Why are iFans shocked with iPhone 4S Release – it is standard Apple operating procedure
Millions of loyal iFans held their bated breath while waiting for the release of the much-anticipated iPhone 5, but unfortunately instead of breathing a sigh of relief their expelled air was used to form their favorite curse word as they gazed on the iPhone 4S. Son of a…
Apple surprised the world, and shocked the hell out of their users, by releasing the iPhone 4S, instead of the more-anticipated iPhone 5 – but this shouldn’t have been a surprise really. The release of the iPhone 4S falls right into the typical release pattern from Apple, which also happens to coincide with the product life-cycle created by cellphone carrier contracts – two years.
The half-step, Siri-enabled iPhone 4S is part of a brilliant marketing plan from Apple to lure new users – but it wasn’t intended to be an upgrade for current iPhone 4 users. It is really quite brilliant. And perfectly in step with their previous release pattern: 3G to 3GS, to 4 to 4S, then 5. With the release of half-step iPhones Apple is ensuring that they claim new users every year, instead of every two years with carrier upgrades.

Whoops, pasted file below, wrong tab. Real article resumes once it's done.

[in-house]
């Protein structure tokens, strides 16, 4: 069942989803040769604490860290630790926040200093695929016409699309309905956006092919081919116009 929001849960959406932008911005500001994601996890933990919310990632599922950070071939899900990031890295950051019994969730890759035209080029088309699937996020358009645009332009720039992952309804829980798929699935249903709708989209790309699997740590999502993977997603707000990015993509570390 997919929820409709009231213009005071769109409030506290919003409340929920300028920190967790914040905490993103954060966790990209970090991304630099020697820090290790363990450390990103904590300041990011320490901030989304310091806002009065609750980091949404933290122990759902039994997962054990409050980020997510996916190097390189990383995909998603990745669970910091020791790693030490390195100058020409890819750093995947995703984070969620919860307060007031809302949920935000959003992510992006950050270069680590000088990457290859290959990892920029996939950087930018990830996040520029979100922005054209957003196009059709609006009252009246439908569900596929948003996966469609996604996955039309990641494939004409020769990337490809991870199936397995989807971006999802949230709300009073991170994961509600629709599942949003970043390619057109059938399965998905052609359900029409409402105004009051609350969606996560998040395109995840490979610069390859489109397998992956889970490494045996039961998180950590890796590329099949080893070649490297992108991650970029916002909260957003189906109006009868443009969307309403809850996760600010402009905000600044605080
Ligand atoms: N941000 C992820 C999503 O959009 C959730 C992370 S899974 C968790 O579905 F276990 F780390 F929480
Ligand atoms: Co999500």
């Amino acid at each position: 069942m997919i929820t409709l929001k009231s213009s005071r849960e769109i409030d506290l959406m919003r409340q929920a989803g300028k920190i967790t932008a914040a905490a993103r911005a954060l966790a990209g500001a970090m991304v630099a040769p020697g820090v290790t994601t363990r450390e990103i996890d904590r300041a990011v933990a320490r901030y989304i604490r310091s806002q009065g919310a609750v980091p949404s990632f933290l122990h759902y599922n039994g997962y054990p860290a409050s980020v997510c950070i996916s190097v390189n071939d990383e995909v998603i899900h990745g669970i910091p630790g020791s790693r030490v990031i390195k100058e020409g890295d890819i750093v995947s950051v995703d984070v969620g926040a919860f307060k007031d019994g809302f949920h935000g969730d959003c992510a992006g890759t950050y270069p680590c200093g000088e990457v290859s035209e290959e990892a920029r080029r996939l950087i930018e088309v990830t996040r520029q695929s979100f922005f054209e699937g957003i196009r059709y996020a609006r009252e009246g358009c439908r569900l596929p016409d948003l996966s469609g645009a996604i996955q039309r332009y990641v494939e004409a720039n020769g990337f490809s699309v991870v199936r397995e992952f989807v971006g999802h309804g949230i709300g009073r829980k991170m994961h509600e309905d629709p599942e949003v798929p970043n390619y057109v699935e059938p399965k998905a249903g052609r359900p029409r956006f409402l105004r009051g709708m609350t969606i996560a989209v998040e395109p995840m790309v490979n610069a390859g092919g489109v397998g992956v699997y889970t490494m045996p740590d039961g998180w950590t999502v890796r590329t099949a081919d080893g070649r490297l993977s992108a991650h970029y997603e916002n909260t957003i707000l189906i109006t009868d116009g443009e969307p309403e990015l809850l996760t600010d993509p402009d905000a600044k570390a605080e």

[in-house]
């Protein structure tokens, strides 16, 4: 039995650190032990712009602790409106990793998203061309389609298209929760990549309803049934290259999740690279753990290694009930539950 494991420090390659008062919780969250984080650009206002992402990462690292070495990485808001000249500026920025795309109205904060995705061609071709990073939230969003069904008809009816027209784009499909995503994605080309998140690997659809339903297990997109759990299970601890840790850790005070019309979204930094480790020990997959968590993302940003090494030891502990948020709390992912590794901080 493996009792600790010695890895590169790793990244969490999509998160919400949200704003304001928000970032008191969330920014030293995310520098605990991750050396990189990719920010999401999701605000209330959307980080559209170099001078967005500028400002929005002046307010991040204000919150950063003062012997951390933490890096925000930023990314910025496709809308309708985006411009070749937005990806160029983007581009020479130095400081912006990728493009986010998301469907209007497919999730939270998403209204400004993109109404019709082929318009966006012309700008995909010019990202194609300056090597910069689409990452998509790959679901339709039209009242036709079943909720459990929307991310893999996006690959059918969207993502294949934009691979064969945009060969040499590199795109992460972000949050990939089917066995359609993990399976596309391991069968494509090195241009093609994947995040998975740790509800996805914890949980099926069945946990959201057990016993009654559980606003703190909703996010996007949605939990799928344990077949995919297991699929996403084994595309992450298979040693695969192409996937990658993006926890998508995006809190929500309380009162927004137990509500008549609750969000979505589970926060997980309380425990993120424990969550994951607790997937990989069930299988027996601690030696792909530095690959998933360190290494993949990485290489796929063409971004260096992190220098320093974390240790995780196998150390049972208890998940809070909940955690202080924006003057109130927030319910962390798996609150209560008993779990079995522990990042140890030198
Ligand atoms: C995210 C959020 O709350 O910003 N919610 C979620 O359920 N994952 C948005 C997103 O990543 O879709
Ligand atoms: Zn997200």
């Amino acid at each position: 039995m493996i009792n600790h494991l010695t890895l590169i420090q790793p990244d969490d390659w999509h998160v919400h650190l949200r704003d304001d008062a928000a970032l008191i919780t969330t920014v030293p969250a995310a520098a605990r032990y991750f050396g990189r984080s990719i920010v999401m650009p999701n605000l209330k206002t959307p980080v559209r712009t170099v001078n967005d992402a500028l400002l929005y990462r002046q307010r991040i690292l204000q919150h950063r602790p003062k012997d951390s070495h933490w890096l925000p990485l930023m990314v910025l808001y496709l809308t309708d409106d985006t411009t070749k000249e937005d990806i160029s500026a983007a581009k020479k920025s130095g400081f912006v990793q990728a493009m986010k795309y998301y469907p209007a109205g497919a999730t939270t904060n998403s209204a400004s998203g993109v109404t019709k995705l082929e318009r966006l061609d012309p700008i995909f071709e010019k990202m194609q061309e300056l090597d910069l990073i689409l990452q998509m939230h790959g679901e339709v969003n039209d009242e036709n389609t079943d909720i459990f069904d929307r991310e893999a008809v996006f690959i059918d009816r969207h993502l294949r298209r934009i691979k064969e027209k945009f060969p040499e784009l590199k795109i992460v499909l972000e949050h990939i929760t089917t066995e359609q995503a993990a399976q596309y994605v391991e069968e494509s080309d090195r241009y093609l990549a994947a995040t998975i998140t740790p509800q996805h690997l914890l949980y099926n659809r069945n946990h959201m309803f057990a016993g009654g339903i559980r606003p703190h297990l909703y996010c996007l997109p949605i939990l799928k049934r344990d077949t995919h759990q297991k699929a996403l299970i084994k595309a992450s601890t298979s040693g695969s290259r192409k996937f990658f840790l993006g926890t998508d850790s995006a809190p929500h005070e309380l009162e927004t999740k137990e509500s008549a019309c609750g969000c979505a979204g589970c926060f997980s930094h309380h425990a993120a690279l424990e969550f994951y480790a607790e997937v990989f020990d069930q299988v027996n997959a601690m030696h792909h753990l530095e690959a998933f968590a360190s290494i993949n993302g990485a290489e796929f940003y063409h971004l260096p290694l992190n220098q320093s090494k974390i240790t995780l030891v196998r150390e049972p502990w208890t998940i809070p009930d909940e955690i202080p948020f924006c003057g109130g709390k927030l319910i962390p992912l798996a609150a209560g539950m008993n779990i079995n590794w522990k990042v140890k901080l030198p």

The iPhone 5 is coming, but not likely anytime soon. Apple experts are predicting the release in summer 2012. So, should you upgrade to the iPhone 4S now or wait for the iPhone 5? Depends, how much money have you go to waste? Just keep in mind though, Apple has a solid strategy of releasing a new iPhone (half, or full-step) every year. If you plan on upgrading with every new phone released you better workout an iPhone budget – especially considering that the 64GB 4S’s cost is $399 with a contract.
But, if you just can’t wait for the 8MP camera that can take 1080p HD video, dual core A5 chip, or Siri – then go ahead and waste your money on it, that’s what money is for. Siri, the voice-recognition software that interacts with the phone and its apps in an uber-intelligent way, might be worth it. I mean, it can send texts, set reminders, pull up weather reports, and interact with your other daily-use apps.